“You make your money on the buy” is a phrase real estate investors like to say, and so when my agent told me this property was $20k cheaper than comps, and my home inspector put it in his top 10% for overall quality I got pretty excited. The Kansas City area is doing well. Over time, rents tend to rise along with housing prices, and so I expect that our cash flow from the property should increase in-time. I am also interested in buying trailer parks (easy financing, depreciation benefits, and low overhead), as well as practicing the BRRR strategy on more multi-family units. If anyone has experience doing either one please let me know!
Over the past month I added several new positions as I think about the evolving M&A landscape. A new wind is blowing in Washington and I want to be positioned to catch some updrafts, so I’ve purchased a mix of value and catalyst driven investments.
New Healthcare stocks – HUM and CI
I’d mentioned interest in Humana previously, and decided to take the plunge along with Cigna.I already owned UNH, and it seems that all 3 have good catalysts in there favor:
Fundamentally low valuations at times of purchase. Trading less than 10x EBITDA, 10x FCF.
More favorable Medicare outlook for HUM in particular, but really a better regulatory outlook for all 3.
Potential to benefit from rising interest rates.
Higher probability of M&A approval post-election.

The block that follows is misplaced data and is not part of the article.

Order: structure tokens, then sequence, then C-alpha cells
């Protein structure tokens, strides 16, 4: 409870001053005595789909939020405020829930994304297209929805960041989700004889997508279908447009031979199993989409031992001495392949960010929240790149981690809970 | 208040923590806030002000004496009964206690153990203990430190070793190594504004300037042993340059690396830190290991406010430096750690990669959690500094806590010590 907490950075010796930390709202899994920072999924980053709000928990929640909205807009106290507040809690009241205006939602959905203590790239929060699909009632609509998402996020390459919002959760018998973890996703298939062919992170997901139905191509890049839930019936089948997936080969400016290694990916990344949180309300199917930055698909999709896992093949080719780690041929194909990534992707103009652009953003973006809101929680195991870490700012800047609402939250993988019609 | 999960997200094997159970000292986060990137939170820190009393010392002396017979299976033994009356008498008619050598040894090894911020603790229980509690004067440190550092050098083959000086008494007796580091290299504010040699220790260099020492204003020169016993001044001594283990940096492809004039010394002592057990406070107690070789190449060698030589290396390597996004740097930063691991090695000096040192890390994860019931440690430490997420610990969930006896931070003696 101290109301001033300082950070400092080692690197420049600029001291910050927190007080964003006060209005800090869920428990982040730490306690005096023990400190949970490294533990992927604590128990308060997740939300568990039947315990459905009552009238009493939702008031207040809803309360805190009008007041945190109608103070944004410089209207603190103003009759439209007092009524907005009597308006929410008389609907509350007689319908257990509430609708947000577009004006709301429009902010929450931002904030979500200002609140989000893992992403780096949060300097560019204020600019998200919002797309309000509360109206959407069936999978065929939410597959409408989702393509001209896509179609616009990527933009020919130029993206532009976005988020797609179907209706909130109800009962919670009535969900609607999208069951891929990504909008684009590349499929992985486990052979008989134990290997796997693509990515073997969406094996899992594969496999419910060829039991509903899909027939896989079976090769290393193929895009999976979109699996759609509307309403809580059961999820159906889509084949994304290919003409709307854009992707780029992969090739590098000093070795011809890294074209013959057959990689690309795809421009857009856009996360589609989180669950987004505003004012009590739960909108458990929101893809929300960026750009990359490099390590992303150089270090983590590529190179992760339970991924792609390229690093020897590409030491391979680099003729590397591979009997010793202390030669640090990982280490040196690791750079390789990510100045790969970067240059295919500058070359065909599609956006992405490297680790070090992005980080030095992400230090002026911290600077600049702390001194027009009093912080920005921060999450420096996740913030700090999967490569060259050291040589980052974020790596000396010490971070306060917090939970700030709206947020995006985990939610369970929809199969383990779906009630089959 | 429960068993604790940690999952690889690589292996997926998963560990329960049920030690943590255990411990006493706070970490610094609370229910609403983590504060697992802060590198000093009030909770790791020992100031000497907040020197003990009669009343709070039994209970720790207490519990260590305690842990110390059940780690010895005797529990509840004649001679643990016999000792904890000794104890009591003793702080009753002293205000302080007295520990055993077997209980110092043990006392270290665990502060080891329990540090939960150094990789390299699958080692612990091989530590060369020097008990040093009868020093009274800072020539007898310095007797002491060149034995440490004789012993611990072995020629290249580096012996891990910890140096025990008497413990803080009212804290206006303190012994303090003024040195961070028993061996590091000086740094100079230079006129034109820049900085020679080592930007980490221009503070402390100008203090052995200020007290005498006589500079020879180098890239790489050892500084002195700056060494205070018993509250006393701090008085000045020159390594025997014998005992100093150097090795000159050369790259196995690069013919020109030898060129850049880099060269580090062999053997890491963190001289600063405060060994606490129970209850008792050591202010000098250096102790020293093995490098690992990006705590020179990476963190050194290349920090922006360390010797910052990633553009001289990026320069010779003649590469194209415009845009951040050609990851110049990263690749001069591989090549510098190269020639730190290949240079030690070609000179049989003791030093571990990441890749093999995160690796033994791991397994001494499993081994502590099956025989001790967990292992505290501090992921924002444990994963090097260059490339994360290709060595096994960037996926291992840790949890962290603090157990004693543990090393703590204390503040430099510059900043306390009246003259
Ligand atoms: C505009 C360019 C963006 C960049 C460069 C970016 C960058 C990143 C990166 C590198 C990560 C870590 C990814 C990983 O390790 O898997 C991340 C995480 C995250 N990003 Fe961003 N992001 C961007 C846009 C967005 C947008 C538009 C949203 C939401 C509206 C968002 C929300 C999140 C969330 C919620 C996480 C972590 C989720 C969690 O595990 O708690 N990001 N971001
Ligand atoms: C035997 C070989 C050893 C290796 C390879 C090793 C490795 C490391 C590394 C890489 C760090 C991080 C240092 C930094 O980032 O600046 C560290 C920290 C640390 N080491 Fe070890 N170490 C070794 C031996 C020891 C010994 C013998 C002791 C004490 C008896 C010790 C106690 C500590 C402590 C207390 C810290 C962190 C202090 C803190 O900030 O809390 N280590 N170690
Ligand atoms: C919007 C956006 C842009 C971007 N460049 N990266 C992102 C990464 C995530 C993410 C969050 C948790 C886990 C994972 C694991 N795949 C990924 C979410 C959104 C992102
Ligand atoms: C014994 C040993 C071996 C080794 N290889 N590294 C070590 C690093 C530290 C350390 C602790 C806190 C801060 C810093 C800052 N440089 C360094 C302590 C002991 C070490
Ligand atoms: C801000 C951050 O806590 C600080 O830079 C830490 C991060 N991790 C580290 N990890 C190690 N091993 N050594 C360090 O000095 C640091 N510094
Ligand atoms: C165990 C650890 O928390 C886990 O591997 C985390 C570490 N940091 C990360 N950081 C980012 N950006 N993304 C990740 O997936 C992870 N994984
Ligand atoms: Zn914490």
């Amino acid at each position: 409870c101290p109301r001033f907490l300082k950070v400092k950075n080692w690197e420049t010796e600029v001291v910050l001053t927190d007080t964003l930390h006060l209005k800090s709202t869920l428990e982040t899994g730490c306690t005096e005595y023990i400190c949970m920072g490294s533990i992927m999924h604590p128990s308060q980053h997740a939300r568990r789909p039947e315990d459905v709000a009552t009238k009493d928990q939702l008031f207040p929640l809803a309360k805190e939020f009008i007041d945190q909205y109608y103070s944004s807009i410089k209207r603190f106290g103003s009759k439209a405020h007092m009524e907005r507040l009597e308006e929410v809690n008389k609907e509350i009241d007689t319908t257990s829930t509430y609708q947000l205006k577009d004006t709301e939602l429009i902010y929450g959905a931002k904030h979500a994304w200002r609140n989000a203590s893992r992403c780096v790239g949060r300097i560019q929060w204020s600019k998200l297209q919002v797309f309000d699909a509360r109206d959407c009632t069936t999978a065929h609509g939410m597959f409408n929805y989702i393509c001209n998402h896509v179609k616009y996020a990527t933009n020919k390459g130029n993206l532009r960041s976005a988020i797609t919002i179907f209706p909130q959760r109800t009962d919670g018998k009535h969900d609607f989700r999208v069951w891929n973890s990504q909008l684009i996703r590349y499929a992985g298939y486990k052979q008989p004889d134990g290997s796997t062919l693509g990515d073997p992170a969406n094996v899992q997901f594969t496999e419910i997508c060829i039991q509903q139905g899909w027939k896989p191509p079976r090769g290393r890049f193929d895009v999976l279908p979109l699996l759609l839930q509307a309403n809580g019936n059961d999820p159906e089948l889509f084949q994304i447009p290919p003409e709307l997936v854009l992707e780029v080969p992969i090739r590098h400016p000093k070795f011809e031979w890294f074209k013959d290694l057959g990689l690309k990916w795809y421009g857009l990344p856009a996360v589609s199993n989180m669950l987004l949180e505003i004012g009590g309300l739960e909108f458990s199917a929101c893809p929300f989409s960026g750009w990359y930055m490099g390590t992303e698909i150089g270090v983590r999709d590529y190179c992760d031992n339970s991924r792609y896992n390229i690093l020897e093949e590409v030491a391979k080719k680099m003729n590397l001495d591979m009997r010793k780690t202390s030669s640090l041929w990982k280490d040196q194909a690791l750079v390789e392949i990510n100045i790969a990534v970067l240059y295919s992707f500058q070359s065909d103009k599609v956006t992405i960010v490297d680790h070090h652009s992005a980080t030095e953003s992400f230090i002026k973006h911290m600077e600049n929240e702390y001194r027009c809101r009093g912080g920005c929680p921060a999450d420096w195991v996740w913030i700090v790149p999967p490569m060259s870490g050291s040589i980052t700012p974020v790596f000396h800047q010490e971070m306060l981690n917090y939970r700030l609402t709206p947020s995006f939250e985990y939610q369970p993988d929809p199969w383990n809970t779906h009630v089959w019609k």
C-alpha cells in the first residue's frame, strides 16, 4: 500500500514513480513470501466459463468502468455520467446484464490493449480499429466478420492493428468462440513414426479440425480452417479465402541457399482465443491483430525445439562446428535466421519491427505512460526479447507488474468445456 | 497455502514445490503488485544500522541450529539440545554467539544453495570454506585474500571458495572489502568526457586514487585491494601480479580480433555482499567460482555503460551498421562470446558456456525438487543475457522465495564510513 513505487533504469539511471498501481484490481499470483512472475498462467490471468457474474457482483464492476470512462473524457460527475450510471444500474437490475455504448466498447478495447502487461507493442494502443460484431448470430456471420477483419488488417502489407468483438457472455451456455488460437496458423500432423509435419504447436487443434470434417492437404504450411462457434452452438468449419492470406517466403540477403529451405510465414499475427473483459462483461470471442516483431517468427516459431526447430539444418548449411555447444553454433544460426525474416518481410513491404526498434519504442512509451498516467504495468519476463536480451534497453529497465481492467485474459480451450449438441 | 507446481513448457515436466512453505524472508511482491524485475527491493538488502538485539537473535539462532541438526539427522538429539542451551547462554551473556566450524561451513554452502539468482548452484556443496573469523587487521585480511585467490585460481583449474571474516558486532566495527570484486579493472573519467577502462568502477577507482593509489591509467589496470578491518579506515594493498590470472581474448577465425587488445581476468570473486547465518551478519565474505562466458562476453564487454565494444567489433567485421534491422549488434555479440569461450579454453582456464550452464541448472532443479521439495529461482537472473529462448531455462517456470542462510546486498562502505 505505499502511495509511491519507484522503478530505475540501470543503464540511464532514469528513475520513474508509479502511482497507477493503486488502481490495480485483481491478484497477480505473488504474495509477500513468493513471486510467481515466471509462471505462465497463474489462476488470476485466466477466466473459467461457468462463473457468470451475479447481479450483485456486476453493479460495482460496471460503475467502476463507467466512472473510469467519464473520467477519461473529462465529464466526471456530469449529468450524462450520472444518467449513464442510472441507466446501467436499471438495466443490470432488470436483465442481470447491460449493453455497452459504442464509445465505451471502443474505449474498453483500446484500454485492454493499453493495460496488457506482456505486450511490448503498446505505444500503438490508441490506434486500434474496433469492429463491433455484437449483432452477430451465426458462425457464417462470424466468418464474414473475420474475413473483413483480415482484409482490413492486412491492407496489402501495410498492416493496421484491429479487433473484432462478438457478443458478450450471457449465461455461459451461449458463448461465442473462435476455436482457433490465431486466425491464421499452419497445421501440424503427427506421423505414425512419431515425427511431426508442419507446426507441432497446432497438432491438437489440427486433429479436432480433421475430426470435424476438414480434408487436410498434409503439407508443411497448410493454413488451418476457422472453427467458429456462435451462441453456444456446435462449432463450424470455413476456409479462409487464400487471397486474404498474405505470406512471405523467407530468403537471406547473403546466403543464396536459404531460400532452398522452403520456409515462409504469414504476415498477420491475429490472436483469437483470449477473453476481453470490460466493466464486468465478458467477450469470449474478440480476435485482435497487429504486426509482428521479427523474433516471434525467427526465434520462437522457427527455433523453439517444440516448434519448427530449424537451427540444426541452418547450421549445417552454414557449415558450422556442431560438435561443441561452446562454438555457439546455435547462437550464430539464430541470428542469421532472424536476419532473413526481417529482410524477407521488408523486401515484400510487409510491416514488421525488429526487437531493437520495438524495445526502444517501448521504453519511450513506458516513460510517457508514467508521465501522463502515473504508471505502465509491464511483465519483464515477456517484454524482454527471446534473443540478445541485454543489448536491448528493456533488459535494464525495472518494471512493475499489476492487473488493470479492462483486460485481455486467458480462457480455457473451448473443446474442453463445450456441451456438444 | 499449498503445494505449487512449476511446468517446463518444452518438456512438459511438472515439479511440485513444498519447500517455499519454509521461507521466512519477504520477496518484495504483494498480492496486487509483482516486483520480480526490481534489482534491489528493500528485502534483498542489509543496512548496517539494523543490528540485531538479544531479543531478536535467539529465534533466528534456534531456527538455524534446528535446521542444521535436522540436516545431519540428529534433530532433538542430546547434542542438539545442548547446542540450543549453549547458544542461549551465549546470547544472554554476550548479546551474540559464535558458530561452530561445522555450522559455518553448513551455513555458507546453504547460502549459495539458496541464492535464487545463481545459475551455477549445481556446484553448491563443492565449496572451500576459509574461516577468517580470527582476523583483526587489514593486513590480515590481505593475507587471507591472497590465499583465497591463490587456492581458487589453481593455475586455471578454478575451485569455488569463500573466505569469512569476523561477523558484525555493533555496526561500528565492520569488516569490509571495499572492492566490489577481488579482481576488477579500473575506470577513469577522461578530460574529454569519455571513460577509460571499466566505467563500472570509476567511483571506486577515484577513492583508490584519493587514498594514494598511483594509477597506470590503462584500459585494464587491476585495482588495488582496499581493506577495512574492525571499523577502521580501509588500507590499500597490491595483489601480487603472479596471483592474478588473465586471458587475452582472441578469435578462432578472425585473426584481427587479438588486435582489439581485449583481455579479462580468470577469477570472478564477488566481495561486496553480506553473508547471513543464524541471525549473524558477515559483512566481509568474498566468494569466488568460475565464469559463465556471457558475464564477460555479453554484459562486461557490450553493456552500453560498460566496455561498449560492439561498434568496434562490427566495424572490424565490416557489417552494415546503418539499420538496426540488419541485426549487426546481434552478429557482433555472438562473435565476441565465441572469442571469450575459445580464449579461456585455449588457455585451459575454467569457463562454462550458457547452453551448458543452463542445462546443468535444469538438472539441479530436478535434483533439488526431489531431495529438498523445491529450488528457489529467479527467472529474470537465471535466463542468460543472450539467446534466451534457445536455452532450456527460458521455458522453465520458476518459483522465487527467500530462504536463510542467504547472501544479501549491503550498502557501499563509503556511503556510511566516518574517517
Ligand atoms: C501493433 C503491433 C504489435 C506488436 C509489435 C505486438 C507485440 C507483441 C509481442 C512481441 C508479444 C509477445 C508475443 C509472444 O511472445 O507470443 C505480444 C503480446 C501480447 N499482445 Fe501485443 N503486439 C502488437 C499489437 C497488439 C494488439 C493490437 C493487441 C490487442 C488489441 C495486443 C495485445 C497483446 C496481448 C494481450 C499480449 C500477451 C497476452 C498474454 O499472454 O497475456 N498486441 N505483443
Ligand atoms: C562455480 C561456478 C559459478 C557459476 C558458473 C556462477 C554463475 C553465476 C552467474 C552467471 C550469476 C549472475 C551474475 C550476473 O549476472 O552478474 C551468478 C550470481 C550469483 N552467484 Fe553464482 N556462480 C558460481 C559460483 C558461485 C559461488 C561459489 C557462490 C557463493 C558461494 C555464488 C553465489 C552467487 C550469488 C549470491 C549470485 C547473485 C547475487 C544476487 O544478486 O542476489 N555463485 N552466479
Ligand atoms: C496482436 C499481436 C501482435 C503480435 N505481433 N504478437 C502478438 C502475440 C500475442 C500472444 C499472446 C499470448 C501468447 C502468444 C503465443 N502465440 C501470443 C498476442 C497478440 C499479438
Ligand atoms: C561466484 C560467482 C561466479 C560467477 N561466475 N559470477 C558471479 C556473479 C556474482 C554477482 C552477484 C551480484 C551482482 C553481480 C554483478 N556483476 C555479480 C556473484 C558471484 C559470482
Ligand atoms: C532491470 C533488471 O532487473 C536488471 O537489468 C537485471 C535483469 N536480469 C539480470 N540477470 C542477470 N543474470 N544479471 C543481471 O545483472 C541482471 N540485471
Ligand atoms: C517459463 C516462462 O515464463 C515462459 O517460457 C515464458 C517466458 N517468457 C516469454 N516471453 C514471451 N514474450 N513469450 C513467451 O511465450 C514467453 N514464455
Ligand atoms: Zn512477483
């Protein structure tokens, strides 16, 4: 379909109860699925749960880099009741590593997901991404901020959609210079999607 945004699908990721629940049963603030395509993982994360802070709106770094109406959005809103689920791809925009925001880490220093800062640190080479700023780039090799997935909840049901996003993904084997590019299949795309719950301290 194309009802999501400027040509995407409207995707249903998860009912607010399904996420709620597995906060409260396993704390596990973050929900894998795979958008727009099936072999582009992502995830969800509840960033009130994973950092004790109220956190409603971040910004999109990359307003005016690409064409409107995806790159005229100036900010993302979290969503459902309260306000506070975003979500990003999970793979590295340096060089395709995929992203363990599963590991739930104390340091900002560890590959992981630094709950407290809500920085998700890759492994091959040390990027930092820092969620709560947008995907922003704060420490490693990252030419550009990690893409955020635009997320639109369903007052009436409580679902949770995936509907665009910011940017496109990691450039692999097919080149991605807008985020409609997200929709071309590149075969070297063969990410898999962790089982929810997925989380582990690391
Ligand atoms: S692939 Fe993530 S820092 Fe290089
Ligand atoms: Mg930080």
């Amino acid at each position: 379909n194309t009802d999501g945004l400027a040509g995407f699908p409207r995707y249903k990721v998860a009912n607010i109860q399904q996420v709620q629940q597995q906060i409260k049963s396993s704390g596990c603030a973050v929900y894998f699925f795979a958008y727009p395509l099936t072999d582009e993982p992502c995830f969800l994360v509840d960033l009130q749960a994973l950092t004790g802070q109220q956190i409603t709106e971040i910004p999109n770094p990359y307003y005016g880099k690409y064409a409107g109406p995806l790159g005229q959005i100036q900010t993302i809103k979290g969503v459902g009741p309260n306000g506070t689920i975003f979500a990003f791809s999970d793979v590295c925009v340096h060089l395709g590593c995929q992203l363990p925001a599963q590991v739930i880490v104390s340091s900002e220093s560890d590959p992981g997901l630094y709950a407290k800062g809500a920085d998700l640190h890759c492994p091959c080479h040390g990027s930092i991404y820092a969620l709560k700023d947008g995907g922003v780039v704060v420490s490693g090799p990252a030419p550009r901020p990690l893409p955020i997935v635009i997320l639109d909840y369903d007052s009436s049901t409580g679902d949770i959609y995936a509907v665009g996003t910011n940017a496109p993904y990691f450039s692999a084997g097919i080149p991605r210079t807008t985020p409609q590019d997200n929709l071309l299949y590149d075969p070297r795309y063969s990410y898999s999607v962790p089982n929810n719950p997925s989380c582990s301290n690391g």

Enough cash on hand and deal-break-up fees to provide meaningful shareholder returns should either deal fall through.
The ultimate catalyst would be for the acquisitions to go through, but even if they fail I think health insurers (along with telecom and cable providers) face a much more favorable regulatory environment than they did 6 months ago. Cigna is the longer M&A shot between HUM and CI, but also has about 2x the potential return upon deal close.
Speculating on spectrum – DISH and GSAT
Spectrum is a fascinating asset. It is as ethereal as property can get, akin to owning yelling rights at a certain note, and yet it appreciates in value over time in a manner similar to real estate or guns. To that end, I have been thinking about two companies which hold a lot of spectrum assets: DISH and Globalstar. It is becoming clear that 5G is still 3-4 years away from mass implementation. Furthermore, it seems to be the case that new transmission technologies are moving towards higher bands.